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Following Jesus

Thoughts from the Top of Whiteface Mountain

November 6, 2018 by

I was in the Adirondacks the other weekend, at the top of Whiteface Mountain – at 4867 feet, one of the high peaks. The stunning view of other peaks towering over Lake Placid, the brilliant orange and yellow of the maples contrasting with the dark balsam firs, the warmth of the sun melting last night’s ice in wet patches – I could only give praise to God for such splendor.

View of the Adirondack Mountains

I thought of the words of Psalm 148:

Praise the Lord!
Praise the Lord from the heavens;
praise him in the heights!
Praise him, all his angels;
praise him, all his host!
Praise him, sun and moon;
praise him, all you shining stars!
Praise him, you highest heavens,
and you waters above the heavens!
Let them praise the name of the Lord,
for he commanded and they were created.
He established them forever and ever;
he fixed their bounds, which cannot be passed.
Praise the Lord from the earth,
you sea monsters and all deeps,
fire and hail, snow and frost,
stormy wind fulfilling his command!
Mountains and all hills,
fruit trees and all cedars!
Wild animals and all cattle,
creeping things and flying birds!
Kings of the earth and all peoples,
princes and all rulers of the earth!
Young men and women alike,
old and young together!
Let them praise the name of the Lord,
for his name alone is exalted;
his glory is above earth and heaven.
He has raised up a horn for his people,
praise for all his faithful,
for the people of Israel who are close to him.
Praise the Lord!

The psalms help give voice to our joy and wonder in God’s creation, and they offer comfort in times of sadness. But they also point us beyond ourselves. As Eberhard Arnold, founder of the Bruderhof, wrote in a 1916 publication:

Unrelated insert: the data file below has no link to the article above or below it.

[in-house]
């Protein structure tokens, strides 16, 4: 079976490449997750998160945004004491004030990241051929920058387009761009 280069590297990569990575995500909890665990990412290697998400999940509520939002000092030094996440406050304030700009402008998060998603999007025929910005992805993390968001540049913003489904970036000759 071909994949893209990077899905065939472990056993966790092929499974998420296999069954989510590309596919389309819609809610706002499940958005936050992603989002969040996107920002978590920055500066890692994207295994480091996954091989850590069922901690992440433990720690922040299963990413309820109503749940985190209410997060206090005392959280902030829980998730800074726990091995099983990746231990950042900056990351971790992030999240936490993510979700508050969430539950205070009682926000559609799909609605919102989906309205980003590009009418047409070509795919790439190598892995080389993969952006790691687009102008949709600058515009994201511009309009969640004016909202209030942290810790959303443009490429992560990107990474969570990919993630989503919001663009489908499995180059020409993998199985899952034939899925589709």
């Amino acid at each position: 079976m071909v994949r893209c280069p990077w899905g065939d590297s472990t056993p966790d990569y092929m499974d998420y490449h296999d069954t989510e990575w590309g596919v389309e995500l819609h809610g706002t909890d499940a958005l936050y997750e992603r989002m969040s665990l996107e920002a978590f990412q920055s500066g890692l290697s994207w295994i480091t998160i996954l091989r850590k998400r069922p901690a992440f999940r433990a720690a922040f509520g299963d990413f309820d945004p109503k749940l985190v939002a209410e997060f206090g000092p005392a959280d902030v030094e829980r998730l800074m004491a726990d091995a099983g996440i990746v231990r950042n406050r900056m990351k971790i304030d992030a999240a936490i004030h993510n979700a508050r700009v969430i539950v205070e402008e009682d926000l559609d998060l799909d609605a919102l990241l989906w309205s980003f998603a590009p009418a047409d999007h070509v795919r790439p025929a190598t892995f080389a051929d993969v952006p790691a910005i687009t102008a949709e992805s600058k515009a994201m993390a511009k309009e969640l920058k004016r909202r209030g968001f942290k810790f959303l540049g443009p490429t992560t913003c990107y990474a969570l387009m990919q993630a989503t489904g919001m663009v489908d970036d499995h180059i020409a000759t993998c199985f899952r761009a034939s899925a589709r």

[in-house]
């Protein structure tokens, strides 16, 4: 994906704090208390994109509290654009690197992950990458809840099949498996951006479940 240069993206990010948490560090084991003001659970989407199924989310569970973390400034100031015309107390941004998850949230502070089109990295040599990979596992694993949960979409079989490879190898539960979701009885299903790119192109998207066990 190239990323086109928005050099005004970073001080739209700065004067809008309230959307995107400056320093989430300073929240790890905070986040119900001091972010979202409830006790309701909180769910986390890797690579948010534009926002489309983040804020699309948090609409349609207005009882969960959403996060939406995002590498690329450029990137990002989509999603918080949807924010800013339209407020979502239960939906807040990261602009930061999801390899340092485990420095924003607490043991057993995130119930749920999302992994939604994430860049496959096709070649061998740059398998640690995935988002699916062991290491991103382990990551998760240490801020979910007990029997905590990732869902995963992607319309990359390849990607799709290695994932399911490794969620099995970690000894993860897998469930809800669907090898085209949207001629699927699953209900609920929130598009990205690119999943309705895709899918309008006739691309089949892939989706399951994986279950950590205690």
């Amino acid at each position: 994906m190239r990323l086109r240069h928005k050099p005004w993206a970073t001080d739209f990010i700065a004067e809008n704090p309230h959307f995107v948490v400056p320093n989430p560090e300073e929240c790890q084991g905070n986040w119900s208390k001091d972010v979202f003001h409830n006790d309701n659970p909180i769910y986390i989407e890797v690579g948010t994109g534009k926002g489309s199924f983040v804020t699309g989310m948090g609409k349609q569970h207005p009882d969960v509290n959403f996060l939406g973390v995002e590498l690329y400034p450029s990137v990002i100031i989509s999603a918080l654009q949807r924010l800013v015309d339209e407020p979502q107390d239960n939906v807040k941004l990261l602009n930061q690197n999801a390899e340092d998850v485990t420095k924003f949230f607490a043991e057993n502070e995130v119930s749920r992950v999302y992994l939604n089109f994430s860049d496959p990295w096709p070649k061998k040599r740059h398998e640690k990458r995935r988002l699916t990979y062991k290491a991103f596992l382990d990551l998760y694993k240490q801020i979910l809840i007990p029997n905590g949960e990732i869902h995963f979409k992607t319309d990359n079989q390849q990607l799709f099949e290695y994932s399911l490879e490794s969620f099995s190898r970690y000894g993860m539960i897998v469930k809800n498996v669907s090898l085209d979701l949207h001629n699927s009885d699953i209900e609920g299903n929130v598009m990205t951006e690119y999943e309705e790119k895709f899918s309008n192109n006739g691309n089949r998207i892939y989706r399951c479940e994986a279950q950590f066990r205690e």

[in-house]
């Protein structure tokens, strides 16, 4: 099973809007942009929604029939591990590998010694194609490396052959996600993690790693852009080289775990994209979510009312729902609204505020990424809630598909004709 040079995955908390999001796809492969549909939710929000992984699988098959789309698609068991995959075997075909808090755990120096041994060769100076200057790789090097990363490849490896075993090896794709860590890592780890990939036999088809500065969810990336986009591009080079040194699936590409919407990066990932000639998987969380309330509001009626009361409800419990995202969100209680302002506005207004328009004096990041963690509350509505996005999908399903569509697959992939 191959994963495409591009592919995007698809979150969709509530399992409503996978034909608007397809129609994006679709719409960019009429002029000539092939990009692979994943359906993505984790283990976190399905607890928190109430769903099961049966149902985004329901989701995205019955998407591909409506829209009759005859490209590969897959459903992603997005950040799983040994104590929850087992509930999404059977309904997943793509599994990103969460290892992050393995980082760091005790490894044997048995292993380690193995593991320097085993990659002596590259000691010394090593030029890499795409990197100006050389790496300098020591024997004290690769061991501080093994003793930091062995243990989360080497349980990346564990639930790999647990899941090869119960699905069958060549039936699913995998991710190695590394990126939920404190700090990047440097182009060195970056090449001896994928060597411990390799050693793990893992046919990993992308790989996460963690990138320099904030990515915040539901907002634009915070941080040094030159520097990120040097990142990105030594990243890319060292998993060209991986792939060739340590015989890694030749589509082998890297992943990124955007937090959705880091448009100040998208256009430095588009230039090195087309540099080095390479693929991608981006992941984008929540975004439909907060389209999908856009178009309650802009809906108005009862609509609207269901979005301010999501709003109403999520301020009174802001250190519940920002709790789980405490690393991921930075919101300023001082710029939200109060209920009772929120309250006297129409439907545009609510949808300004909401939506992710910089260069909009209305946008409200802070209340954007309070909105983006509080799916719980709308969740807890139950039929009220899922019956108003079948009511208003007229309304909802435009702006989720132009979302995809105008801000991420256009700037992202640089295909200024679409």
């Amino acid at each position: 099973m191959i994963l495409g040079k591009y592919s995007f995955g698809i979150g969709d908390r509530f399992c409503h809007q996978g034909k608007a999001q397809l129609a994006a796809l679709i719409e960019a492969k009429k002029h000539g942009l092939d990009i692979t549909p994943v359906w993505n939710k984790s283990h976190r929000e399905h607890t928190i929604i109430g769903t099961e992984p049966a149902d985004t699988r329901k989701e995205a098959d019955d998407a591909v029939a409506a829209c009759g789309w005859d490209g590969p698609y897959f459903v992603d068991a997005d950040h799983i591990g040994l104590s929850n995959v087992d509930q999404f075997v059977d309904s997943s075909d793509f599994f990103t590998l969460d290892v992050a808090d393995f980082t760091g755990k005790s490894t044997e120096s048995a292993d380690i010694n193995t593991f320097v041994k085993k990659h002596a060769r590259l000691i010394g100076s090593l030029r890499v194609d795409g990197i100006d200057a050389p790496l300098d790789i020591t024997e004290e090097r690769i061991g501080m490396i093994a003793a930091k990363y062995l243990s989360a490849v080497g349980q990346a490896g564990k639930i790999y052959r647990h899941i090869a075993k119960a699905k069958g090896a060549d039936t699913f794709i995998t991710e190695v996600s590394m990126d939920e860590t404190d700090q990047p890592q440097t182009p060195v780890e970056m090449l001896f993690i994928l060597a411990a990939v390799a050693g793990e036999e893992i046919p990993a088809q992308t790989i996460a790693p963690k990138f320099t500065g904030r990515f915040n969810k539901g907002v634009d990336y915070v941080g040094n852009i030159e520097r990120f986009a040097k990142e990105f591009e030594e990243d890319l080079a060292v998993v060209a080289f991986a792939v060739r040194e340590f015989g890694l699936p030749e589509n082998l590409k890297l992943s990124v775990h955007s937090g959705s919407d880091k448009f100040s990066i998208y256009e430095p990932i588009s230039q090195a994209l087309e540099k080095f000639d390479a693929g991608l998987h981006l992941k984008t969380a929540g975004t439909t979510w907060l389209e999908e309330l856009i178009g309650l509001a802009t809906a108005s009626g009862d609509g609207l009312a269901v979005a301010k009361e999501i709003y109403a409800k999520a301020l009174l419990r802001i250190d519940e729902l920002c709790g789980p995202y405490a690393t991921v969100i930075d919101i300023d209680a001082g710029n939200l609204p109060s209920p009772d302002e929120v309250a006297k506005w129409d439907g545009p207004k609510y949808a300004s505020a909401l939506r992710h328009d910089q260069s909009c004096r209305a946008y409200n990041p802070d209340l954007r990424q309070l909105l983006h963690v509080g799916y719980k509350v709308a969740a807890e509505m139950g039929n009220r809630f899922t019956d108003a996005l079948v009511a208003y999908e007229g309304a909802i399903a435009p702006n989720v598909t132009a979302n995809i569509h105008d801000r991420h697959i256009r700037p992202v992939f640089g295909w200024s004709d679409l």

The character and significance of the psalms lie in their focus. Their praise and honor of God the Creator, their worship of the Lord of Lords, directs our gaze away from our own lives to center on God. … What freshness and life would come to the hymns of our present church if we always had the courage to bring the soaring, uplifting praise of the psalms to the fore instead of music that focuses on personal experience and our own emotions. In our days we need a strong and living worship of the Creator. We need a clear attitude to his creation, to the God who rules heaven and earth; we need to broaden our horizon so that our spiritual life is lifted from the narrowness of self-preoccupation into the whole scope of the greatness of God. We are converted to the living God. Therefore the life of each one who is truly converted merges – and should merge far more, should merge completely – into this God, and take part in everything that is God’s work.

Amen to that.

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About the author

Emmy Maendel

Emmy Maendel

Emmy Maendel, an author with a particular interest in Bruderhof history, writes a regular blog post featuring timely...

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